Ask The Biologist

Timing Is Everything

Timing Is Everything

By Bob Humphrey

Every situation is different when it comes to tracking a deer.

QUESTION: I read lots of stories about bowhunters who shoot a buck and then back out of the woods. Many times they find the deer very close to where it was shot. It seems to me that if you do not retrieve the animal and field-dress it quickly, the meat has spoiled. In my humble opinion, such animals are wasted. Do you feel we give hunters correct information and teach about real hunting scenarios, including tracking and proper shot placement? — Pete

ANSWER: It’s difficult to generalize because every situation is unique, and this applies especially to how long to wait before attempting to recover a wounded deer. Much depends on the situation, and it’s a delicate balancing act.

If the deer is dead it’s not going anywhere, so there’s no need to rush after it. If it’s not, you risk jumping it, significantly reducing your odds of recovery. However, if you wait too long, you run the risk losing it to predators or scavengers like coyotes, or losing the trail to rain or snow, or having it spoil if temperatures are too warm.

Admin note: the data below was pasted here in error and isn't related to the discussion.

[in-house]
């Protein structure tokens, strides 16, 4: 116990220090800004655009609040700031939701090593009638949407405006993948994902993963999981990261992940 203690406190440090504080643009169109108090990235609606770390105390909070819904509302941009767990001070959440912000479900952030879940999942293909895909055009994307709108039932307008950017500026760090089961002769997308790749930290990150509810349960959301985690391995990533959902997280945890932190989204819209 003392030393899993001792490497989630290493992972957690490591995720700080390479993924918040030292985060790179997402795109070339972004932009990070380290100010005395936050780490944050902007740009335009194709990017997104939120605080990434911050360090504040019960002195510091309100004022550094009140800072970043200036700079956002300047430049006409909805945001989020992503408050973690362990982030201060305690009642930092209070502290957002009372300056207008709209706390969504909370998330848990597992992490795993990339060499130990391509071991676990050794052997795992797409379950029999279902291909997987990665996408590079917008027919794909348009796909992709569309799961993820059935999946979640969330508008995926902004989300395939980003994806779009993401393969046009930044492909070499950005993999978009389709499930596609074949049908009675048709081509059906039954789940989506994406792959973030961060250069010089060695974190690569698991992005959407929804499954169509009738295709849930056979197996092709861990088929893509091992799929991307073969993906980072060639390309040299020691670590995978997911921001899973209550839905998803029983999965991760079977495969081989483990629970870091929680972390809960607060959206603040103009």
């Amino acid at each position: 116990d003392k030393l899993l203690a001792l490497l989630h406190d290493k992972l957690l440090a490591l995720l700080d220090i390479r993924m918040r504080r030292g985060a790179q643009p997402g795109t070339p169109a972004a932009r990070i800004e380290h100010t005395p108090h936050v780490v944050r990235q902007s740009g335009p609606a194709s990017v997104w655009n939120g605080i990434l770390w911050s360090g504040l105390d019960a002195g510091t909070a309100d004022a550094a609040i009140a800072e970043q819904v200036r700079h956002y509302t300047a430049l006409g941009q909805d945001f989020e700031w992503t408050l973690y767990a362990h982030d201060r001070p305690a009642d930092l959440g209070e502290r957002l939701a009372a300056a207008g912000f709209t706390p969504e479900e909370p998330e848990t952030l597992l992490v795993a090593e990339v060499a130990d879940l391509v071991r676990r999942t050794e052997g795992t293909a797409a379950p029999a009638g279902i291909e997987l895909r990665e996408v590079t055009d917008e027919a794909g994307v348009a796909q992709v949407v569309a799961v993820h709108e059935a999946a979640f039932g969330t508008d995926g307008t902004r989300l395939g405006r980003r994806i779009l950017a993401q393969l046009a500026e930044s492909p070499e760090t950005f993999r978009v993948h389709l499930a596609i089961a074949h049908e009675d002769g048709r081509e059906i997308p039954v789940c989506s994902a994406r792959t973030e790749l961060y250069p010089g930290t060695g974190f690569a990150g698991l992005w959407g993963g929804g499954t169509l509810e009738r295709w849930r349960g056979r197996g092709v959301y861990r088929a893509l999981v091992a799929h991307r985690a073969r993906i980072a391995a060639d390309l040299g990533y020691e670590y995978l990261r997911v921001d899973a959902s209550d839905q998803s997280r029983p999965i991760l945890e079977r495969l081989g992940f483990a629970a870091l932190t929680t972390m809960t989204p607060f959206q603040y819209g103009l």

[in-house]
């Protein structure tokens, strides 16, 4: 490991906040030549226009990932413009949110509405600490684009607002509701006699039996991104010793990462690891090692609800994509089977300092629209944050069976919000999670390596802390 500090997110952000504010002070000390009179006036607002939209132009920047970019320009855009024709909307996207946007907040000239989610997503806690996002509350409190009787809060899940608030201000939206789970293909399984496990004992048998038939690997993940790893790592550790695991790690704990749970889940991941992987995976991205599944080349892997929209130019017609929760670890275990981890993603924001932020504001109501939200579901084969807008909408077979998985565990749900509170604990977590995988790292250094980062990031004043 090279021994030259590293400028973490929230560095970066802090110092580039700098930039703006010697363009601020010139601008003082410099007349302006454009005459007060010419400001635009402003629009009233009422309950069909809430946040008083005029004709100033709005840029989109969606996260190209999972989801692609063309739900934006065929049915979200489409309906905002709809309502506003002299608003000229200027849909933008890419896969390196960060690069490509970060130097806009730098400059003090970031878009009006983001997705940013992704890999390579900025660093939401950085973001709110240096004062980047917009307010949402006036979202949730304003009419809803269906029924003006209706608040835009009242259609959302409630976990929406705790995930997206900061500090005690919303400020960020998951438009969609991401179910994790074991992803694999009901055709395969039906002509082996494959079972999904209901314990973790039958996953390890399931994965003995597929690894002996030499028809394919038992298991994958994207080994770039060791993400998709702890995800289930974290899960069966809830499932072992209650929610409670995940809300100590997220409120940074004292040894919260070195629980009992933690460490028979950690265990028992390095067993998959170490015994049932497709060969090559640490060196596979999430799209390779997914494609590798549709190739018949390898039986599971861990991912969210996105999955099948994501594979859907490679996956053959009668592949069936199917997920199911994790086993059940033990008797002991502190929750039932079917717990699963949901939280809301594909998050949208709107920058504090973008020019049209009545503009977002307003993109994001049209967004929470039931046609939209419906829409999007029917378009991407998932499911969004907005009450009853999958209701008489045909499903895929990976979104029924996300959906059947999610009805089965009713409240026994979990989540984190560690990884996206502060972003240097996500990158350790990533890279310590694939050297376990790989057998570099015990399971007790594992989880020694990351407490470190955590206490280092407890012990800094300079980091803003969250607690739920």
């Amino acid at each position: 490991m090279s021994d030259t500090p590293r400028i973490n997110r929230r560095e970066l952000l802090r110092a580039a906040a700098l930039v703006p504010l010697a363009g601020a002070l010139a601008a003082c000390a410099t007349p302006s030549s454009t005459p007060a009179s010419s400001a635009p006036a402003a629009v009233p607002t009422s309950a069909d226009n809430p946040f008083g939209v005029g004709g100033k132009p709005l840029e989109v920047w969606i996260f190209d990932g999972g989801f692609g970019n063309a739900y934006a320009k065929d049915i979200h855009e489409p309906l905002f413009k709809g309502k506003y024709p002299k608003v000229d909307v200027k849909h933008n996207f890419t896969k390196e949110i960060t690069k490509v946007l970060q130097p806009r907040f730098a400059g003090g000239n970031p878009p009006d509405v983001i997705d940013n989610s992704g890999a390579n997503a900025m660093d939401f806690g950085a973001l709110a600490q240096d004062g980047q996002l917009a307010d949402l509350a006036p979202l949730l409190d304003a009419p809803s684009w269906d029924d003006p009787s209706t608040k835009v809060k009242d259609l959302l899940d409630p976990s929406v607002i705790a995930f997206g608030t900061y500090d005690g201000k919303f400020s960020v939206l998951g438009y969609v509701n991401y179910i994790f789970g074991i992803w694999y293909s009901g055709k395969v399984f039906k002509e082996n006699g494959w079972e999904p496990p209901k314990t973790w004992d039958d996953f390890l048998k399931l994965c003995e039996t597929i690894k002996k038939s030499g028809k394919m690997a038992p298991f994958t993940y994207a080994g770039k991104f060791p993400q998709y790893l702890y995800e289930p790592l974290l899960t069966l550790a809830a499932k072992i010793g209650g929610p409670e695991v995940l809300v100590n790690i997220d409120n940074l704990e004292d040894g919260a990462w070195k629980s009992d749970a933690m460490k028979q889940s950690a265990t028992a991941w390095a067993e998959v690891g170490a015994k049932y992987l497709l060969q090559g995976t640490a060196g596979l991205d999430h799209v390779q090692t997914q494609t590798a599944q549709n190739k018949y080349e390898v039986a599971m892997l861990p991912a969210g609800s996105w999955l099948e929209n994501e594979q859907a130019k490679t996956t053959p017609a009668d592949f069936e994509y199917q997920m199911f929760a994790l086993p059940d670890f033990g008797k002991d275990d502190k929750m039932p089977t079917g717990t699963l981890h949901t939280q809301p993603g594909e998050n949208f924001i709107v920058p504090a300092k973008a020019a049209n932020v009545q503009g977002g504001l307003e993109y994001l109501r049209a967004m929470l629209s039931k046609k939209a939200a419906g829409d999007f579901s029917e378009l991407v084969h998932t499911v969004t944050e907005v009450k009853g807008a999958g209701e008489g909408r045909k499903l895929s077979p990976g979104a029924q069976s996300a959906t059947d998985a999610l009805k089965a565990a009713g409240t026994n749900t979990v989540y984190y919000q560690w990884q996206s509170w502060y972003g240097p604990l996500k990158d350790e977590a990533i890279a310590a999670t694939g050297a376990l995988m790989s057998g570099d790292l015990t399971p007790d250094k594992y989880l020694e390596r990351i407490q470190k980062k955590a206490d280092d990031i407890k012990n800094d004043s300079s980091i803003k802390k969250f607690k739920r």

Numerous sources recommend waiting at least 30 minutes to an hour for a bow-shot deer. That’s probably a decent general guideline, particularly in situations where you feel relatively confident in your shot. Even in the worst-case scenario waiting an hour or so is worth the risk. If you don’t find the deer within 100-200 yards it’s probably a good idea to back out and wait longer, then get help, possibly even a tracking dog, especially when tracking in the dark.

Evenings are usually cooler, and letting a deer lay overnight when it’s between 50 and 60 degrees should be no problem, at least with regard to spoilage.

If the deer is gut-shot, I recommend waiting at least 12 hours before attempting a recovery. Yes, there might be some spoilage if it’s warm, but if you jump the deer, which you will if it’s still alive, you will probably not recover it.

That’s a rather short answer. Entire books could be, and have been written on tracking wounded deer. Again, every situation is different.

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